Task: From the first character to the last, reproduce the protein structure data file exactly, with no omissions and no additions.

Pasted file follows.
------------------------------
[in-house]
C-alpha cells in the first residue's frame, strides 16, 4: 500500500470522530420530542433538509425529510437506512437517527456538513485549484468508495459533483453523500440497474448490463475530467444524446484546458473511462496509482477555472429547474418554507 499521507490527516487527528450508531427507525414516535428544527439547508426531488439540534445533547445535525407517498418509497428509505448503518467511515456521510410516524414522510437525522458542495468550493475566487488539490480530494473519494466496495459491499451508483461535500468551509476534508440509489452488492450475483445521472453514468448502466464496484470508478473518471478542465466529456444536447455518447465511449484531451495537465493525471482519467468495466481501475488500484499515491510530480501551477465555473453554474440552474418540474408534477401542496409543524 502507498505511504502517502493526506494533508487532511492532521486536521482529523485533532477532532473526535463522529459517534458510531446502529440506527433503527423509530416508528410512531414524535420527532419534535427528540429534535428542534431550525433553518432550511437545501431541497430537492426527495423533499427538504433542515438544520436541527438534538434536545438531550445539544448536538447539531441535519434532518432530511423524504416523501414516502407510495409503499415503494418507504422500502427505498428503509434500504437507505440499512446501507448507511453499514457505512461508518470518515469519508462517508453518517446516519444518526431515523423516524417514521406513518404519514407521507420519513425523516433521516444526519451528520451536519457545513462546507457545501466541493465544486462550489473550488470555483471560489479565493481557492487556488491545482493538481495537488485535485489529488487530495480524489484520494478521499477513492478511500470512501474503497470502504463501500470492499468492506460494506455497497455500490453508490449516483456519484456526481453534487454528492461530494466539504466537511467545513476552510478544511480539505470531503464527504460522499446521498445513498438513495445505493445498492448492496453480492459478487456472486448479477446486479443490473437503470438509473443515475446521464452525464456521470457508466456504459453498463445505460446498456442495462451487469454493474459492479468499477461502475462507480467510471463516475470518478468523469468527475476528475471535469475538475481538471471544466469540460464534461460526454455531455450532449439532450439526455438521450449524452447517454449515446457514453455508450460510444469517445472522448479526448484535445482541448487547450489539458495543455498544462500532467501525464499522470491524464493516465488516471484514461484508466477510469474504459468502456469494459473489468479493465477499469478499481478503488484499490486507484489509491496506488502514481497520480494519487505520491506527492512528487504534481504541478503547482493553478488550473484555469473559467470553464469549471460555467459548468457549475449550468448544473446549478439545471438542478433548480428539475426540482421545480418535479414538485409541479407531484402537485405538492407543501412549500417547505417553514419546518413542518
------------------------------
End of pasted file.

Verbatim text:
[in-house]
C-alpha cells in the first residue's frame, strides 16, 4: 500500500470522530420530542433538509425529510437506512437517527456538513485549484468508495459533483453523500440497474448490463475530467444524446484546458473511462496509482477555472429547474418554507 499521507490527516487527528450508531427507525414516535428544527439547508426531488439540534445533547445535525407517498418509497428509505448503518467511515456521510410516524414522510437525522458542495468550493475566487488539490480530494473519494466496495459491499451508483461535500468551509476534508440509489452488492450475483445521472453514468448502466464496484470508478473518471478542465466529456444536447455518447465511449484531451495537465493525471482519467468495466481501475488500484499515491510530480501551477465555473453554474440552474418540474408534477401542496409543524 502507498505511504502517502493526506494533508487532511492532521486536521482529523485533532477532532473526535463522529459517534458510531446502529440506527433503527423509530416508528410512531414524535420527532419534535427528540429534535428542534431550525433553518432550511437545501431541497430537492426527495423533499427538504433542515438544520436541527438534538434536545438531550445539544448536538447539531441535519434532518432530511423524504416523501414516502407510495409503499415503494418507504422500502427505498428503509434500504437507505440499512446501507448507511453499514457505512461508518470518515469519508462517508453518517446516519444518526431515523423516524417514521406513518404519514407521507420519513425523516433521516444526519451528520451536519457545513462546507457545501466541493465544486462550489473550488470555483471560489479565493481557492487556488491545482493538481495537488485535485489529488487530495480524489484520494478521499477513492478511500470512501474503497470502504463501500470492499468492506460494506455497497455500490453508490449516483456519484456526481453534487454528492461530494466539504466537511467545513476552510478544511480539505470531503464527504460522499446521498445513498438513495445505493445498492448492496453480492459478487456472486448479477446486479443490473437503470438509473443515475446521464452525464456521470457508466456504459453498463445505460446498456442495462451487469454493474459492479468499477461502475462507480467510471463516475470518478468523469468527475476528475471535469475538475481538471471544466469540460464534461460526454455531455450532449439532450439526455438521450449524452447517454449515446457514453455508450460510444469517445472522448479526448484535445482541448487547450489539458495543455498544462500532467501525464499522470491524464493516465488516471484514461484508466477510469474504459468502456469494459473489468479493465477499469478499481478503488484499490486507484489509491496506488502514481497520480494519487505520491506527492512528487504534481504541478503547482493553478488550473484555469473559467470553464469549471460555467459548468457549475449550468448544473446549478439545471438542478433548480428539475426540482421545480418535479414538485409541479407531484402537485405538492407543501412549500417547505417553514419546518413542518